Nigeria has claimed repeatedly that Boko Haram, which is allied to the Islamic State group, is in disarray and nearly defeated
Kano (Nigeria) (AFP) - Fourteen people were killed, some of them decapitated, in a Boko Haram raid on a village in northeast Nigeria, a resident and a civilian vigilante assisting the military said on Friday.
The attack happened at about 8:00 pm (1900 GMT) on Thursday in the village of Kamuya in Borno State, near where Nigeria's most senior army officer Tukur Yusuf Buratai has a home.
The Islamist gunmen arrived on foot and by bicycle, witnesses said.
Hit-and-run attacks were once a trademark of the Islamic State group affiliate but have decreased in recent months in the face of a sustained Nigerian army counter-attack.
The latest raid again underlined the threat posed by the rebels, particularly in hard-to-reach rural areas, despite military claims they are a spent force and in disarray.
It also took the number of civilian casualties since President Muhammadu Buhari took office on May 29 to more than 1,500, according to an AFP tally.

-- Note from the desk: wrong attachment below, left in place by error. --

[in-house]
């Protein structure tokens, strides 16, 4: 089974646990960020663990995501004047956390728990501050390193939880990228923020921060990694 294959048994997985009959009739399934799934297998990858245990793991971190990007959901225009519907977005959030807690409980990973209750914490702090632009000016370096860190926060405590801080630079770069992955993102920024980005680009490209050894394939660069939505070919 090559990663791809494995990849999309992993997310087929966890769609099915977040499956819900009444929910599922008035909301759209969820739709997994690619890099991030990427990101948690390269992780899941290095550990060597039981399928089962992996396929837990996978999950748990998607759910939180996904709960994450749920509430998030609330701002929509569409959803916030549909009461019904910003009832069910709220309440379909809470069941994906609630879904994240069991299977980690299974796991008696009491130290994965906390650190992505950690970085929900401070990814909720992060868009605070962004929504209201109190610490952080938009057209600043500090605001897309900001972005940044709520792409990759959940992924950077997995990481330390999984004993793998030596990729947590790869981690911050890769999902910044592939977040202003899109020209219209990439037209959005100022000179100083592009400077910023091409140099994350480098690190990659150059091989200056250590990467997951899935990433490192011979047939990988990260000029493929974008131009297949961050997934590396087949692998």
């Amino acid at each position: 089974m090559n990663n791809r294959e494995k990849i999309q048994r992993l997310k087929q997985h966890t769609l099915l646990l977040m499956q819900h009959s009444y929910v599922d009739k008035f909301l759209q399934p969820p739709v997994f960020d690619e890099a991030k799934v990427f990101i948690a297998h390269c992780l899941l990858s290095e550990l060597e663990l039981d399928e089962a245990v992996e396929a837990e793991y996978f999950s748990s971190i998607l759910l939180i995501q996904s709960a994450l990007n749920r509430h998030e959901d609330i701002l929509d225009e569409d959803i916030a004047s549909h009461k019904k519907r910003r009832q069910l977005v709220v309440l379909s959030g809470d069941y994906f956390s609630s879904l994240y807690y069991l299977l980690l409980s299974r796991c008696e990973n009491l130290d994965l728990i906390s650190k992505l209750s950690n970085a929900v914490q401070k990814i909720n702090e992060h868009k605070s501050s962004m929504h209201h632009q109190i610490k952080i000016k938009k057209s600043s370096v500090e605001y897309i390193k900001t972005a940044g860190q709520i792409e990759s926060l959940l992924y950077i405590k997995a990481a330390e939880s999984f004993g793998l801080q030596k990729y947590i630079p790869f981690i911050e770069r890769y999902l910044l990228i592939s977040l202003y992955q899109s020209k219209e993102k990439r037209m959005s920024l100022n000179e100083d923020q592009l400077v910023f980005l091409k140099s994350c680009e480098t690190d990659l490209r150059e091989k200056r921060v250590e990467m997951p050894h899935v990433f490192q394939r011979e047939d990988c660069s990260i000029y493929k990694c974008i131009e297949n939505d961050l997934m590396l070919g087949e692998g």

Since 2009, at least 17,000 have been killed.
Ibrahim Babagana, who lives in Kamuya, said he and other locals fled the attack to the town of Biu, some 30 kilometres (18.5 miles) away, as Boko Haram fighters set fire to the village.
He initially gave a death toll of nine but later told AFP: "This morning (Friday), some of us went back to the village.
"We found 14 dead bodies. Some of them were decapitated and their heads placed on their torso.
"Seven others were shot dead. They have all been buried. The entire village has been razed."
Mustapha Karimbe, a member of a civilian militia involved in fighting Boko Haram, gave a similar account and said half-a-dozen people were injured.
"The six injured victims are receiving treatment at the General Hospital in Biu," he added.
Kamuya is the hometown of Buratai's mother and was previously attacked in a similar raid in July. Nearby Buratai village, 10 kilometres away, was also hit.
Residents of Kamuya had returned to cultivate their farms after the July attacks.
Nigeria's government said this week it expects many of the 2.1 million people displaced by the six years of conflict to begin returning home from next year and reconstruction work had started.
But the latest attack -- and a similar one in Bam-Buratai on November 28 that left at least four dead -- will add to fears about returnees' safety.
Last weekend, Boko Haram fighters torched almost an entire village near the Borno town of Chibok, from where more than 200 schoolgirls were kidnapped in April last year.
Babagana said: "We believe these (latest) attacks are connected with the chief of army staff who has put pressure on Boko Haram since he took over."